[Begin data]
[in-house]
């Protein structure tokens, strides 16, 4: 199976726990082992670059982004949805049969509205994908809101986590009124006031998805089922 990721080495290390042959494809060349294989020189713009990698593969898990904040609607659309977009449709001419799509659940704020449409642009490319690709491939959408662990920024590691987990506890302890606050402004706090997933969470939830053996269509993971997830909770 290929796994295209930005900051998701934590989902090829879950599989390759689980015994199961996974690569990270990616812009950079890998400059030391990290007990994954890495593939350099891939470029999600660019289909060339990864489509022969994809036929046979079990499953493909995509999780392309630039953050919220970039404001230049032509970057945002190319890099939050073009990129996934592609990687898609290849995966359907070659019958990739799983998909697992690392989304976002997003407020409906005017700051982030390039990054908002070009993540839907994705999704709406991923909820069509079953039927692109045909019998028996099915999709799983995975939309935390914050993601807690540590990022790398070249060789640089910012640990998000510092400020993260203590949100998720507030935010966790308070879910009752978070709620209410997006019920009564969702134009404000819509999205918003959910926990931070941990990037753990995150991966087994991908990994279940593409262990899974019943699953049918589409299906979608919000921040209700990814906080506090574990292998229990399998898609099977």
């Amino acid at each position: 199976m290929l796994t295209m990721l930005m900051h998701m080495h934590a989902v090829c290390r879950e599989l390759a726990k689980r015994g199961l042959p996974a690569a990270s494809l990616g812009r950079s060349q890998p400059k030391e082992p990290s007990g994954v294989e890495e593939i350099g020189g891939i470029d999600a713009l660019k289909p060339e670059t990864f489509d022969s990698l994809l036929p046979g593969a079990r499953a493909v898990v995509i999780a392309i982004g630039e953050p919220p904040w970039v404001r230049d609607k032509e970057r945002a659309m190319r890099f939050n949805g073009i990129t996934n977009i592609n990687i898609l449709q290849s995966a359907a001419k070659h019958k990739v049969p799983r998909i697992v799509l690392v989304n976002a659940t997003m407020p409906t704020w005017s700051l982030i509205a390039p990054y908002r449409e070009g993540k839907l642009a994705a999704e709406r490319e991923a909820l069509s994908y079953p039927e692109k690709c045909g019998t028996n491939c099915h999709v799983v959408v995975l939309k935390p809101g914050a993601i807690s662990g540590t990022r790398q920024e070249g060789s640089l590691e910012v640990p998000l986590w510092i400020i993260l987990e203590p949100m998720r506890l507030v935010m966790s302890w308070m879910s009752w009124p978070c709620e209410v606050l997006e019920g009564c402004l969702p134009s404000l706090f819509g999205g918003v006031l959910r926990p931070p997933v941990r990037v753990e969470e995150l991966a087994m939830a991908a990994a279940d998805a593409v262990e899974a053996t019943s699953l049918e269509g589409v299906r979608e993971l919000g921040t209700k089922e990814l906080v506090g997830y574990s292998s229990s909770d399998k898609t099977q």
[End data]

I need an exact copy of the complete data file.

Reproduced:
[in-house]
């Protein structure tokens, strides 16, 4: 199976726990082992670059982004949805049969509205994908809101986590009124006031998805089922 990721080495290390042959494809060349294989020189713009990698593969898990904040609607659309977009449709001419799509659940704020449409642009490319690709491939959408662990920024590691987990506890302890606050402004706090997933969470939830053996269509993971997830909770 290929796994295209930005900051998701934590989902090829879950599989390759689980015994199961996974690569990270990616812009950079890998400059030391990290007990994954890495593939350099891939470029999600660019289909060339990864489509022969994809036929046979079990499953493909995509999780392309630039953050919220970039404001230049032509970057945002190319890099939050073009990129996934592609990687898609290849995966359907070659019958990739799983998909697992690392989304976002997003407020409906005017700051982030390039990054908002070009993540839907994705999704709406991923909820069509079953039927692109045909019998028996099915999709799983995975939309935390914050993601807690540590990022790398070249060789640089910012640990998000510092400020993260203590949100998720507030935010966790308070879910009752978070709620209410997006019920009564969702134009404000819509999205918003959910926990931070941990990037753990995150991966087994991908990994279940593409262990899974019943699953049918589409299906979608919000921040209700990814906080506090574990292998229990399998898609099977």
């Amino acid at each position: 199976m290929l796994t295209m990721l930005m900051h998701m080495h934590a989902v090829c290390r879950e599989l390759a726990k689980r015994g199961l042959p996974a690569a990270s494809l990616g812009r950079s060349q890998p400059k030391e082992p990290s007990g994954v294989e890495e593939i350099g020189g891939i470029d999600a713009l660019k289909p060339e670059t990864f489509d022969s990698l994809l036929p046979g593969a079990r499953a493909v898990v995509i999780a392309i982004g630039e953050p919220p904040w970039v404001r230049d609607k032509e970057r945002a659309m190319r890099f939050n949805g073009i990129t996934n977009i592609n990687i898609l449709q290849s995966a359907a001419k070659h019958k990739v049969p799983r998909i697992v799509l690392v989304n976002a659940t997003m407020p409906t704020w005017s700051l982030i509205a390039p990054y908002r449409e070009g993540k839907l642009a994705a999704e709406r490319e991923a909820l069509s994908y079953p039927e692109k690709c045909g019998t028996n491939c099915h999709v799983v959408v995975l939309k935390p809101g914050a993601i807690s662990g540590t990022r790398q920024e070249g060789s640089l590691e910012v640990p998000l986590w510092i400020i993260l987990e203590p949100m998720r506890l507030v935010m966790s302890w308070m879910s009752w009124p978070c709620e209410v606050l997006e019920g009564c402004l969702p134009s404000l706090f819509g999205g918003v006031l959910r926990p931070p997933v941990r990037v753990e969470e995150l991966a087994m939830a991908a990994a279940d998805a593409v262990e899974a053996t019943s699953l049918e269509g589409v299906r979608e993971l919000g921040t209700k089922e990814l906080v506090g997830y574990s292998s229990s909770d399998k898609t099977q």